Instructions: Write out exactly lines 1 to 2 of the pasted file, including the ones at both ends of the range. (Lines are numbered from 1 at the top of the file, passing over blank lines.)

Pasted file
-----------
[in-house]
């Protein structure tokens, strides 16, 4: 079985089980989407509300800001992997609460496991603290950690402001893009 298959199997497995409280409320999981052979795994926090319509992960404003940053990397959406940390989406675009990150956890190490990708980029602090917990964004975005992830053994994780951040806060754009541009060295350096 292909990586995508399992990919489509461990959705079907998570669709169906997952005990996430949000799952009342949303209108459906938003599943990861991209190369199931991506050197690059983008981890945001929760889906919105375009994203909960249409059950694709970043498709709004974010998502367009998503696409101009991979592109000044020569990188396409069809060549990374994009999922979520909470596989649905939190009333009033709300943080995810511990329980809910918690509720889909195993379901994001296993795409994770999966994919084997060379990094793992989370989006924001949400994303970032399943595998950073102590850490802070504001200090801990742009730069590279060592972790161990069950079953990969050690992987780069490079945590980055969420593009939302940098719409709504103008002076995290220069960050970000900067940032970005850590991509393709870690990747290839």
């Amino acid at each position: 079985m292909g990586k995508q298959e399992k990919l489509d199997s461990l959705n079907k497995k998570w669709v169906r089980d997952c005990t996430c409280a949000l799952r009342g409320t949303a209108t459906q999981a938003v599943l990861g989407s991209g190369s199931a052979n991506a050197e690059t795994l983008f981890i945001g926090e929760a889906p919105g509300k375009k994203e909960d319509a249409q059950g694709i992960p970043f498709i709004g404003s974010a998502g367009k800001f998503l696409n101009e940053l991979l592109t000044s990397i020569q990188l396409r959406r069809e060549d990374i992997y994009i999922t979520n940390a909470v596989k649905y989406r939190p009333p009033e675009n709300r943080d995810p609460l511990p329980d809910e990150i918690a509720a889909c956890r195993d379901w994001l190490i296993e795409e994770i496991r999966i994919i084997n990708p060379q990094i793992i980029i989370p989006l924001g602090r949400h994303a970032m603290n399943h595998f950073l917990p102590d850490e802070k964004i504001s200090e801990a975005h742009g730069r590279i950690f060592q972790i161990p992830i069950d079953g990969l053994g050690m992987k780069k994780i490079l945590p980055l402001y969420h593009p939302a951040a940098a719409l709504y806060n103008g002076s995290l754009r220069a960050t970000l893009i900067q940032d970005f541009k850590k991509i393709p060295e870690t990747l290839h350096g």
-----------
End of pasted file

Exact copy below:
[in-house]
């Protein structure tokens, strides 16, 4: 079985089980989407509300800001992997609460496991603290950690402001893009 298959199997497995409280409320999981052979795994926090319509992960404003940053990397959406940390989406675009990150956890190490990708980029602090917990964004975005992830053994994780951040806060754009541009060295350096 292909990586995508399992990919489509461990959705079907998570669709169906997952005990996430949000799952009342949303209108459906938003599943990861991209190369199931991506050197690059983008981890945001929760889906919105375009994203909960249409059950694709970043498709709004974010998502367009998503696409101009991979592109000044020569990188396409069809060549990374994009999922979520909470596989649905939190009333009033709300943080995810511990329980809910918690509720889909195993379901994001296993795409994770999966994919084997060379990094793992989370989006924001949400994303970032399943595998950073102590850490802070504001200090801990742009730069590279060592972790161990069950079953990969050690992987780069490079945590980055969420593009939302940098719409709504103008002076995290220069960050970000900067940032970005850590991509393709870690990747290839």